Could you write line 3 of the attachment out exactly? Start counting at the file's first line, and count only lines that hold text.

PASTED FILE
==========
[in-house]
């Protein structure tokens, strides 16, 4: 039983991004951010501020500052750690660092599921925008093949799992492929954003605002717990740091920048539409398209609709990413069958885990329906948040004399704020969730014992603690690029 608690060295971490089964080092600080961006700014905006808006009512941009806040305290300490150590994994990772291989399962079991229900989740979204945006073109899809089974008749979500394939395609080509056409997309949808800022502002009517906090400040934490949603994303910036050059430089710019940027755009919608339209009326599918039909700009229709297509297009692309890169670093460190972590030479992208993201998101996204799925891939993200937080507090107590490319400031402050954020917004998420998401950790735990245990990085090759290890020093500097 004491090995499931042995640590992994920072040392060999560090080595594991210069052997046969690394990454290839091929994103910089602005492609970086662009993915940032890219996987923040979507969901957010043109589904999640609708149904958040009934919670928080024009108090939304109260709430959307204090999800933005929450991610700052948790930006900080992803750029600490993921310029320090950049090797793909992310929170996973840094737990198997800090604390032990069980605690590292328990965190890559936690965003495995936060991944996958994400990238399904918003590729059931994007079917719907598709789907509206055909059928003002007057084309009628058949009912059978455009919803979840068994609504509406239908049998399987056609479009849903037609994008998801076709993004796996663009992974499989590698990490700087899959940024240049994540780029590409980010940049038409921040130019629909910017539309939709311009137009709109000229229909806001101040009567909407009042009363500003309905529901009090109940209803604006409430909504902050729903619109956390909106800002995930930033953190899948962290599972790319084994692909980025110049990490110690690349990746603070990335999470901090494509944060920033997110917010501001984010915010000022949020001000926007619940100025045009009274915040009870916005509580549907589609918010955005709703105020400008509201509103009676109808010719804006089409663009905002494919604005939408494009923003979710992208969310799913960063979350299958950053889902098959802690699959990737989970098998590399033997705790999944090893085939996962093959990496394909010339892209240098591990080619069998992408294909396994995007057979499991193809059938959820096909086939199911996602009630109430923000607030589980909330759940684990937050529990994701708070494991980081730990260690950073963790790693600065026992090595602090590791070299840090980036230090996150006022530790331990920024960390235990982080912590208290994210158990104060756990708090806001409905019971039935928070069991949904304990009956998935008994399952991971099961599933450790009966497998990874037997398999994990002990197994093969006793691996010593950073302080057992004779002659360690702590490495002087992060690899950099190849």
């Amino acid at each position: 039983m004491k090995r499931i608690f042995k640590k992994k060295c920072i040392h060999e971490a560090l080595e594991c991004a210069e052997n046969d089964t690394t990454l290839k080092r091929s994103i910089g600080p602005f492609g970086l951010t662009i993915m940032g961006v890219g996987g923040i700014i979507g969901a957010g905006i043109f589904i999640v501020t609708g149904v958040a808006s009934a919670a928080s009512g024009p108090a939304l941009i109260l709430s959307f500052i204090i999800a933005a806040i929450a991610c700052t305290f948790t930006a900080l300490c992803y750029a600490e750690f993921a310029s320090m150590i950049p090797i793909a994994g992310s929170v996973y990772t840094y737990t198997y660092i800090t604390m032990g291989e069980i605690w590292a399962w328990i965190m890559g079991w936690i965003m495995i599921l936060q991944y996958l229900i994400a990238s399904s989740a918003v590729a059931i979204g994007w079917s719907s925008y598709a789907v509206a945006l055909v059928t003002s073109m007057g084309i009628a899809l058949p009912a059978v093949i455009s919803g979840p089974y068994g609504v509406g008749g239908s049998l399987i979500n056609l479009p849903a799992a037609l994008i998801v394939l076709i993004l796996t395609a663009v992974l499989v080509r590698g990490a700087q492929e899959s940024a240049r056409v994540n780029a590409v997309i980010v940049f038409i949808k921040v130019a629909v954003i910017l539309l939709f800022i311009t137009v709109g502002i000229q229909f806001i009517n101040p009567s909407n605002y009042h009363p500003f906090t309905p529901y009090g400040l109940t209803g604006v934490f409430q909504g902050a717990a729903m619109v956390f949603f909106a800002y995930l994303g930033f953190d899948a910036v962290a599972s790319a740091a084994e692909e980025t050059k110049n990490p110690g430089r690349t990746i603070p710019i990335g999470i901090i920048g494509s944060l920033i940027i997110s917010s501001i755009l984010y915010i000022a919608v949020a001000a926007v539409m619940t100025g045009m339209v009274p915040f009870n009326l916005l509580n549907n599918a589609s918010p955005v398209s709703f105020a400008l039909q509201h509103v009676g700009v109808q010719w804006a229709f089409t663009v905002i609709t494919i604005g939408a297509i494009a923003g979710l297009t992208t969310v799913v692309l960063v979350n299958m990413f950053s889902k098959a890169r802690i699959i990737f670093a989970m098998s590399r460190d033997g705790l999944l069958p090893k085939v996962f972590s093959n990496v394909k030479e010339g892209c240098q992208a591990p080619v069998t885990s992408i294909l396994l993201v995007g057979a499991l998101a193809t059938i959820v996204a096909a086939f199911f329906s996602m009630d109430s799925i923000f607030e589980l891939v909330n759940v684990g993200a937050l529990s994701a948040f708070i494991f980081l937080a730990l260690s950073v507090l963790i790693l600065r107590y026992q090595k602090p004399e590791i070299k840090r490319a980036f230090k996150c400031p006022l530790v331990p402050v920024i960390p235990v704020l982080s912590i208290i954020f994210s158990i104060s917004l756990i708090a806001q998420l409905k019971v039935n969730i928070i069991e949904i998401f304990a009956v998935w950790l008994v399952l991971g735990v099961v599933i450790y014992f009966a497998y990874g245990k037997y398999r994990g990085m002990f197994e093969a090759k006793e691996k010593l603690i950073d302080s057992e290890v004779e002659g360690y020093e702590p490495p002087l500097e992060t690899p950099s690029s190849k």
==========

């Amino acid at each position: 039983m004491k090995r499931i608690f042995k640590k992994k060295c920072i040392h060999e971490a560090l080595e594991c991004a210069e052997n046969d089964t690394t990454l290839k080092r091929s994103i910089g600080p602005f492609g970086l951010t662009i993915m940032g961006v890219g996987g923040i700014i979507g969901a957010g905006i043109f589904i999640v501020t609708g149904v958040a808006s009934a919670a928080s009512g024009p108090a939304l941009i109260l709430s959307f500052i204090i999800a933005a806040i929450a991610c700052t305290f948790t930006a900080l300490c992803y750029a600490e750690f993921a310029s320090m150590i950049p090797i793909a994994g992310s929170v996973y990772t840094y737990t198997y660092i800090t604390m032990g291989e069980i605690w590292a399962w328990i965190m890559g079991w936690i965003m495995i599921l936060q991944y996958l229900i994400a990238s399904s989740a918003v590729a059931i979204g994007w079917s719907s925008y598709a789907v509206a945006l055909v059928t003002s073109m007057g084309i009628a899809l058949p009912a059978v093949i455009s919803g979840p089974y068994g609504v509406g008749g239908s049998l399987i979500n056609l479009p849903a799992a037609l994008i998801v394939l076709i993004l796996t395609a663009v992974l499989v080509r590698g990490a700087q492929e899959s940024a240049r056409v994540n780029a590409v997309i980010v940049f038409i949808k921040v130019a629909v954003i910017l539309l939709f800022i311009t137009v709109g502002i000229q229909f806001i009517n101040p009567s909407n605002y009042h009363p500003f906090t309905p529901y009090g400040l109940t209803g604006v934490f409430q909504g902050a717990a729903m619109v956390f949603f909106a800002y995930l994303g930033f953190d899948a910036v962290a599972s790319a740091a084994e692909e980025t050059k110049n990490p110690g430089r690349t990746i603070p710019i990335g999470i901090i920048g494509s944060l920033i940027i997110s917010s501001i755009l984010y915010i000022a919608v949020a001000a926007v539409m619940t100025g045009m339209v009274p915040f009870n009326l916005l509580n549907n599918a589609s918010p955005v398209s709703f105020a400008l039909q509201h509103v009676g700009v109808q010719w804006a229709f089409t663009v905002i609709t494919i604005g939408a297509i494009a923003g979710l297009t992208t969310v799913v692309l960063v979350n299958m990413f950053s889902k098959a890169r802690i699959i990737f670093a989970m098998s590399r460190d033997g705790l999944l069958p090893k085939v996962f972590s093959n990496v394909k030479e010339g892209c240098q992208a591990p080619v069998t885990s992408i294909l396994l993201v995007g057979a499991l998101a193809t059938i959820v996204a096909a086939f199911f329906s996602m009630d109430s799925i923000f607030e589980l891939v909330n759940v684990g993200a937050l529990s994701a948040f708070i494991f980081l937080a730990l260690s950073v507090l963790i790693l600065r107590y026992q090595k602090p004399e590791i070299k840090r490319a980036f230090k996150c400031p006022l530790v331990p402050v920024i960390p235990v704020l982080s912590i208290i954020f994210s158990i104060s917004l756990i708090a806001q998420l409905k019971v039935n969730i928070i069991e949904i998401f304990a009956v998935w950790l008994v399952l991971g735990v099961v599933i450790y014992f009966a497998y990874g245990k037997y398999r994990g990085m002990f197994e093969a090759k006793e691996k010593l603690i950073d302080s057992e290890v004779e002659g360690y020093e702590p490495p002087l500097e992060t690899p950099s690029s190849k």